The cold forming process is a high speed process in which, at first, the wire rod is precisely cut at room temperature. After that is moved under a succession of dies and punches, which progressively conform the workpiece to the desired geometry.
The metal is hardened beyond the elastic limit and keeps the changed shape after its extraction from the die. The load does not exceed tensile strength, otherwise a fracture would occur (an exception when cutting).
Historically, the cold forming projects are based on empirical experience, but is changing by new computer-based analytical tools, which are in constant development.
This process is recommended when producing big quantities, as it is able to create complex shapes and tight tolerances. The raw material is wire rod and enters the high speed horizontal press. This material is fed by an automatic system, and cut into preforms by a shear process. A robot transfer with fingers, transports the blank to the first die. The punch pushes the blank into the die, as the fingers holding it and they open totally before the punch hits them; the first cycle is done, so it returns to the previous operation. All the blanks are thus pressed simultaneously. The blanks will be stuck fast in the die until they are released by an ejector and transported to the next work station. The process then begins again.
The technical required specifications and material properties of the end product, will influence the material chosen to become the cold formed part. The array of raw materials to be used is quite large, which enables to chose one that has a good response to the plastic deformation. Generally speaking, low alloyed materials (such as steel, copper, aluminum and titanium alloys) are used in cold forming, as these tend to respond better to plastic deformation. Many well-known steel alloys containing chromium, molybdenum and nickel are also highly suitable for cold forming. Thanks to their particular grain structure and high ductility, highly alloyed austenitic chrome-nickel steels are also suitable.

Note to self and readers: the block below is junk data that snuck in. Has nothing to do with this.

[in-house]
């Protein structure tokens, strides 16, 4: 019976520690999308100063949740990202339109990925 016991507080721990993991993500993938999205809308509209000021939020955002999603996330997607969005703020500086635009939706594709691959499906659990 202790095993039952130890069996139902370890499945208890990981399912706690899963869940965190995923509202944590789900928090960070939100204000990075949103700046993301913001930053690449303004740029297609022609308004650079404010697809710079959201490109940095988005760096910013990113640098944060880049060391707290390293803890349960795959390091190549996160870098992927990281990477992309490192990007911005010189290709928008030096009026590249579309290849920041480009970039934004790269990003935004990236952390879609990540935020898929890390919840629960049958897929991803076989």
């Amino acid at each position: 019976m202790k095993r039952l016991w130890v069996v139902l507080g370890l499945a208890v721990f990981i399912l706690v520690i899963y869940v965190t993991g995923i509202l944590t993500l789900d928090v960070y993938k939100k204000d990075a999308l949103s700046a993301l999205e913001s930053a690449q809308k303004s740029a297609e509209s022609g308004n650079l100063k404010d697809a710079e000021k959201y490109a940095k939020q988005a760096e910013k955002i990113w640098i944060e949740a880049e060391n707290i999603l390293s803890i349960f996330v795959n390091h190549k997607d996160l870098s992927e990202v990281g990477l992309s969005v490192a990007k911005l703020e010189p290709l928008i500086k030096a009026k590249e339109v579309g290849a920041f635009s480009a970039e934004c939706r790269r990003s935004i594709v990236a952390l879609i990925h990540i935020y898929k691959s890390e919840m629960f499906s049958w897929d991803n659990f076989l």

Fobric offers support to designers in the material select process.
There are several considerations to take into account in the components design for the cold forming process, in geometric terms. Minimal changes during design, which do not compromise functional integrity, can save stages or eliminate the second operations. An important fact is that the presses are mostly designed to work only in one axis.
Another one is the bigger or lesser conformability of the material we are working on, and also the cut that has a big influence on the tops of the part.
Below, we present some considerations that can help in the optimization of the design for the production by cold forming process.
Fobric has been developing innovating technical skills which have rendered many considerations obsolete, which means that they depend on how sophisticated is the technology used.
There are several advantages of this process, mechanical, economical and ecological ones:
– Conformation of the fibers without cutting them.
– By hardening, the metal becomes tougher and more resistant.
– Enables the reduction or elimination of second operations.
– Excellent surface roughness.
– Many of the components can be produced with Vi=Vf (Initial volume = Final volume). Material saving and scrap disposal.
– Speed; Currently there are projects producing 800 parts per minute.
This stage of the process is very specific and it’s where Fobric stands out. This is the biggest challenge, but it’s what we like the most.
The conversion of a part made by a chip forming process to cold forming is an exercise that has resulted on many components in the portfolio of our team. To develop a cold forming cycle, we have to make a journey that begins in the customer drawing and ends in the wire rod (raw material). There are several premises that have to be evaluated like:
– Geometric complexity of the part (number of stations)
– Number of stations (choice of press)
– Part dimensions(forming force and choice of the press)
– Intrinsic limits of material conformation(geometry of the phases)
– Transport (geometry of the phases)
– Speed (choice of the press and geometry of the phases)
Once all considerations are taken into account, the phases are projected with numerical calculation support. All development is supported too with simulation software.